HPV positive? What is an HPV test?

HPV positive or HPV+?

HPV stands for Human Papilloma Virus. The Papilloma viruses are a family of viruses that have a common tropism (a specificity to infect): the skin and the mucous membranes.

More than a hundred of such viruses have been identified, around 40 of which can infect the genitals:

  • some of these we call ‘well-behaved’ or Low Risk HPV (for example HPV 6 & 11)
  • others are ‘badly behaved’ or High Risk HPV or potentially cancer causing

Among them some are more carcinogenic than others: they are called High risk viruses (for example, HPV 16 & 18).

They are responsible for the occurrence of genital cancers, the most common of which is cervical cancer.

However most of the time (in 80 to 90% of cases) the infection is usually transient and disappears spontaneously, and is the natural and most frequent evolution of a Papilloma virus infection.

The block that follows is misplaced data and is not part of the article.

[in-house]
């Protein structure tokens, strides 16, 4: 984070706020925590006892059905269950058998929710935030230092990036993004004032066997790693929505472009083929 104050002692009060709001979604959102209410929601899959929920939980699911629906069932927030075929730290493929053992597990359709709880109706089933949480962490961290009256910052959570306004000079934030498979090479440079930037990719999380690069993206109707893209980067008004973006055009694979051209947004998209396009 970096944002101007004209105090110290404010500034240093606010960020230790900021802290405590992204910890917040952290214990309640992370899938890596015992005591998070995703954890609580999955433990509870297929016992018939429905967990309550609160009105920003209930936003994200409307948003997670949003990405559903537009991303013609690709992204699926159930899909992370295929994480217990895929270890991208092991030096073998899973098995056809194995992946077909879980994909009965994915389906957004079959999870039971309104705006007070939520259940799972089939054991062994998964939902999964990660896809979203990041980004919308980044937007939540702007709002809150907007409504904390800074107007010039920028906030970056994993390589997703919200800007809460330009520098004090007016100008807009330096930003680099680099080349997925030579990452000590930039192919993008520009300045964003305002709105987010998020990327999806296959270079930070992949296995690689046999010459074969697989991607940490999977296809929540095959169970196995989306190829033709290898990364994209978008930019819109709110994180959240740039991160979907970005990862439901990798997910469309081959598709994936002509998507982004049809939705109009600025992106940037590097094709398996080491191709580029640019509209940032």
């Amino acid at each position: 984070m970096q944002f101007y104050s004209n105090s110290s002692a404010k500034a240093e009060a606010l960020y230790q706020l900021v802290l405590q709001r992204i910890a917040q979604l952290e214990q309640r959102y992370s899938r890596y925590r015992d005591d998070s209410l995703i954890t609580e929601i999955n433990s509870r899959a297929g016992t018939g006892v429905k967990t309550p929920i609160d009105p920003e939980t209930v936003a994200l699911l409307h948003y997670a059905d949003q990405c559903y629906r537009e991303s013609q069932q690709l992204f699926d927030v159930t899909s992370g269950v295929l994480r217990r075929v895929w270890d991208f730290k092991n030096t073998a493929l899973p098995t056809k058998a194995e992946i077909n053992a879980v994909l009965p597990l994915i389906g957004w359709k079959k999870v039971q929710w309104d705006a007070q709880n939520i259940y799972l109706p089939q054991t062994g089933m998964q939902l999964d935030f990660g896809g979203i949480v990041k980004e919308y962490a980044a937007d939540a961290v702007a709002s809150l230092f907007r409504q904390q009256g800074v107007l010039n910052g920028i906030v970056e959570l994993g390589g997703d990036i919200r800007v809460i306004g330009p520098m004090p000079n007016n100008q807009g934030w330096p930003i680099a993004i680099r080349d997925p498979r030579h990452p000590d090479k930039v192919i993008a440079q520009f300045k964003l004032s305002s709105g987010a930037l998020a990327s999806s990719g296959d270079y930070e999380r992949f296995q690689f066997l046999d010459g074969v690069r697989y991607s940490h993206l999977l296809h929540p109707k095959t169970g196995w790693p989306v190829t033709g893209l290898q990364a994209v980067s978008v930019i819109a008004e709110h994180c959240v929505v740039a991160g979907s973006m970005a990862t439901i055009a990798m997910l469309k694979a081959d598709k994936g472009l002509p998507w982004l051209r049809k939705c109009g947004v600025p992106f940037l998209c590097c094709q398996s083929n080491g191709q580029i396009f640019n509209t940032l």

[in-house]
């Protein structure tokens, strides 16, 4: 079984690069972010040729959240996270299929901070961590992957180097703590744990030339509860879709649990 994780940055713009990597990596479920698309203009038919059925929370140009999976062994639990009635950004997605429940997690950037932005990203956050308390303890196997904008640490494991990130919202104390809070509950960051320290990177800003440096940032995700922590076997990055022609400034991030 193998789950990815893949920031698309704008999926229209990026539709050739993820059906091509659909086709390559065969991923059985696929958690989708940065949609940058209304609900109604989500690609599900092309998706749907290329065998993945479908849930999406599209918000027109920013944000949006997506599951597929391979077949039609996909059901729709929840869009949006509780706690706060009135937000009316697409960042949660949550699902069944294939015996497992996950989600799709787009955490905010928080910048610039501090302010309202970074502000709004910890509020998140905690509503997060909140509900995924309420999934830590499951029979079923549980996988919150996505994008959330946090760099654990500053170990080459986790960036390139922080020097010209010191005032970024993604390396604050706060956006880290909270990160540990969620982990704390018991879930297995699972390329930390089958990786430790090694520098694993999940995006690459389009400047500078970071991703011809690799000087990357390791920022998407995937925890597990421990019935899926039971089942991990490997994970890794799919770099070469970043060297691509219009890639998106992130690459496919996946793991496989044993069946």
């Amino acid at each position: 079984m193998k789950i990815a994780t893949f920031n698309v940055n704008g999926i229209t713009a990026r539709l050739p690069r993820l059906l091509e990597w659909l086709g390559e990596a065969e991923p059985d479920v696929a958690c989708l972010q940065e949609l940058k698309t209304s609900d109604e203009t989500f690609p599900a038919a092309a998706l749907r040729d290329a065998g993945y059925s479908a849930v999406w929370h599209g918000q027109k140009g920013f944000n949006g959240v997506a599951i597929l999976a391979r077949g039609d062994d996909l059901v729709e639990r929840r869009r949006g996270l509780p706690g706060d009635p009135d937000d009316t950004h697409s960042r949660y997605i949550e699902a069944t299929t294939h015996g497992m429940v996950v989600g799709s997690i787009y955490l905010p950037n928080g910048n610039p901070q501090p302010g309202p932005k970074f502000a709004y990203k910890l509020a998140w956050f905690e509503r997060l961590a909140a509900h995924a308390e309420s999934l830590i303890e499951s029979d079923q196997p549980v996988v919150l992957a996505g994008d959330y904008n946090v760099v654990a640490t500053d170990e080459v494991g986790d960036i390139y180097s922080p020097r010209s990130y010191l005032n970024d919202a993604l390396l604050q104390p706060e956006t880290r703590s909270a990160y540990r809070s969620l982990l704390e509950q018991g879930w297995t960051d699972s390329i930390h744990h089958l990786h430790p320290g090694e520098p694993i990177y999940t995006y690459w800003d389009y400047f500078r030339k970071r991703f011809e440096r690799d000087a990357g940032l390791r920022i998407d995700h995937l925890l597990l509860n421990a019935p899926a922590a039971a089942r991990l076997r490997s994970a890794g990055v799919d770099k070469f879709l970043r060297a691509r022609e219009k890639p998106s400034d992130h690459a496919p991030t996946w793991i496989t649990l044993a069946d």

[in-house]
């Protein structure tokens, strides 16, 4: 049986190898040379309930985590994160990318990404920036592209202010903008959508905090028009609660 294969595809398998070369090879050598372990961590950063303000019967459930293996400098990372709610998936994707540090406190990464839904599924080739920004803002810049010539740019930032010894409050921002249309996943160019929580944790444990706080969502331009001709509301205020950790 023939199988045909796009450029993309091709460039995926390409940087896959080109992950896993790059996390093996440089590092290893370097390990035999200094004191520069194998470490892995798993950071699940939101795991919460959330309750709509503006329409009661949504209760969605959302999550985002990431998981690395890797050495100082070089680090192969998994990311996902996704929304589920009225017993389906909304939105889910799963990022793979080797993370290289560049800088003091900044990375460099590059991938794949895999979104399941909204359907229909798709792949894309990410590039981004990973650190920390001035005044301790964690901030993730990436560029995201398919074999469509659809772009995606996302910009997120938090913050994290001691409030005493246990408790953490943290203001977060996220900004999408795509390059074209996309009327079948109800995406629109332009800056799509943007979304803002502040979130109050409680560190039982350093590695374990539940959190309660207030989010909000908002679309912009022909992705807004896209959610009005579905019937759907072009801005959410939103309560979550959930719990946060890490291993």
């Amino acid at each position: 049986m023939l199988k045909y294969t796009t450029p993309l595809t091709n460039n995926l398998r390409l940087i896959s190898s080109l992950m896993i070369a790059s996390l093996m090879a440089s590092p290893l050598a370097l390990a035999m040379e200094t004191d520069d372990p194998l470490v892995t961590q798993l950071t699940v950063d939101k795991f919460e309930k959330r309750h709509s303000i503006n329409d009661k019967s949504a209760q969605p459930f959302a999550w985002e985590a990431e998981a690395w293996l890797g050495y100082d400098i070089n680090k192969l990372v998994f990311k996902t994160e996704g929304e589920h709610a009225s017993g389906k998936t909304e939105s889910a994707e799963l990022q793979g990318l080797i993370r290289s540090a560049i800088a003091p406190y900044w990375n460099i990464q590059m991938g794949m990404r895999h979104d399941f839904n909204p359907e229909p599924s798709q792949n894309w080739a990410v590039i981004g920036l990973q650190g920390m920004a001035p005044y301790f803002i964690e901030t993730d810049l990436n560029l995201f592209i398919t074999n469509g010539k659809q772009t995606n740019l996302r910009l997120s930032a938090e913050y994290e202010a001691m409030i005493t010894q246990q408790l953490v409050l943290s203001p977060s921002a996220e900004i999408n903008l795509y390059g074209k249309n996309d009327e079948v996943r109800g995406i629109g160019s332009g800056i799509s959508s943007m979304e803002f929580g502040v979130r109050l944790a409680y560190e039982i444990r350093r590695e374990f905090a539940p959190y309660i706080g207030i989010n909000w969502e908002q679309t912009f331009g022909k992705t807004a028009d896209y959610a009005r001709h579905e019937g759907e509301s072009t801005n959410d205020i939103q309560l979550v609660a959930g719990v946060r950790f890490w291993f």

Nevertheless, if the virus persists, it may lead to the development of precancerous lesions. If in turn these lesions remain, they can develop into cancer after a relatively long period of about 10 to 15 years.

Many DNA tests have been developed in order to determine if one is a carrier of HPV. Growing HPV in a culture is not possible because it is not a bacterial infection.

Several tests are available commercially. Most often one finds HPV as part of a “cocktail” of high risk virus tests.

A positive result indicates the person is a carrier of the virus. This does not necessarily indicate that the carrier also has a precancerous lesion.

A positive test result does not in itself carry any negative connotation. It is only if the virus is persistent that there is a risk to manage.

Negative results suggest the probability of developing lesions in the following 3 - 5 years is very slight.

More recently, even more precise tests have been developed (Genotyping). They identify the precise genotype of the virus especially since some genotypes are more dangerous than others, examples of which are HPV 16 & 18.

These tests may be the future for improved monitoring of patients particularly those who have been vaccinated against certain strains of HPV. 


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